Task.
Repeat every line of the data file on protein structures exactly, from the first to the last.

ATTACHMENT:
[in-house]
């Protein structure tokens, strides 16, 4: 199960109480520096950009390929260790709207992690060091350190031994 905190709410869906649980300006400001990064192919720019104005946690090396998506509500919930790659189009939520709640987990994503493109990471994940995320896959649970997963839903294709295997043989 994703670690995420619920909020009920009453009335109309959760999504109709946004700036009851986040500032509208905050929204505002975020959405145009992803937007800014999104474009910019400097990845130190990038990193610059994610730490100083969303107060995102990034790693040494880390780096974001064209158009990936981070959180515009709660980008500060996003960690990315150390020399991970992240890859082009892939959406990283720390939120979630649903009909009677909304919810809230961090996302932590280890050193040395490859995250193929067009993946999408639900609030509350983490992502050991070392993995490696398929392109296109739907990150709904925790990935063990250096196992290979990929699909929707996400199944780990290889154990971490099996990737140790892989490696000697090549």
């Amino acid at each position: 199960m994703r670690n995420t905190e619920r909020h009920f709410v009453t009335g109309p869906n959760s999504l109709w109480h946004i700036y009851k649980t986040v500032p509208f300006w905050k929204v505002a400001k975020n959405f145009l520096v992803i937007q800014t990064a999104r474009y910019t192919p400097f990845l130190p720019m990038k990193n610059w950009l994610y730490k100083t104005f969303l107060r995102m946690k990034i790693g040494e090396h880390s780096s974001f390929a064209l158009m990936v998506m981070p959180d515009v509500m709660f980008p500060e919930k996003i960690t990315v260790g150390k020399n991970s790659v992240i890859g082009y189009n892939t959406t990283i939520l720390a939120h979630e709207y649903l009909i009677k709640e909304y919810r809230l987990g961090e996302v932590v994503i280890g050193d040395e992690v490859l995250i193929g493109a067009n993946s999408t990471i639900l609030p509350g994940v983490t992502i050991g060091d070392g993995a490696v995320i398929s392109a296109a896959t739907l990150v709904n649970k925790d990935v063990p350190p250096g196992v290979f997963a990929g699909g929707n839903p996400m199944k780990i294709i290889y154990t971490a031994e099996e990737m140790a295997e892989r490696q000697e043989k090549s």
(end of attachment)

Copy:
[in-house]
């Protein structure tokens, strides 16, 4: 199960109480520096950009390929260790709207992690060091350190031994 905190709410869906649980300006400001990064192919720019104005946690090396998506509500919930790659189009939520709640987990994503493109990471994940995320896959649970997963839903294709295997043989 994703670690995420619920909020009920009453009335109309959760999504109709946004700036009851986040500032509208905050929204505002975020959405145009992803937007800014999104474009910019400097990845130190990038990193610059994610730490100083969303107060995102990034790693040494880390780096974001064209158009990936981070959180515009709660980008500060996003960690990315150390020399991970992240890859082009892939959406990283720390939120979630649903009909009677909304919810809230961090996302932590280890050193040395490859995250193929067009993946999408639900609030509350983490992502050991070392993995490696398929392109296109739907990150709904925790990935063990250096196992290979990929699909929707996400199944780990290889154990971490099996990737140790892989490696000697090549």
């Amino acid at each position: 199960m994703r670690n995420t905190e619920r909020h009920f709410v009453t009335g109309p869906n959760s999504l109709w109480h946004i700036y009851k649980t986040v500032p509208f300006w905050k929204v505002a400001k975020n959405f145009l520096v992803i937007q800014t990064a999104r474009y910019t192919p400097f990845l130190p720019m990038k990193n610059w950009l994610y730490k100083t104005f969303l107060r995102m946690k990034i790693g040494e090396h880390s780096s974001f390929a064209l158009m990936v998506m981070p959180d515009v509500m709660f980008p500060e919930k996003i960690t990315v260790g150390k020399n991970s790659v992240i890859g082009y189009n892939t959406t990283i939520l720390a939120h979630e709207y649903l009909i009677k709640e909304y919810r809230l987990g961090e996302v932590v994503i280890g050193d040395e992690v490859l995250i193929g493109a067009n993946s999408t990471i639900l609030p509350g994940v983490t992502i050991g060091d070392g993995a490696v995320i398929s392109a296109a896959t739907l990150v709904n649970k925790d990935v063990p350190p250096g196992v290979f997963a990929g699909g929707n839903p996400m199944k780990i294709i290889y154990t971490a031994e099996e990737m140790a295997e892989r490696q000697e043989k090549s």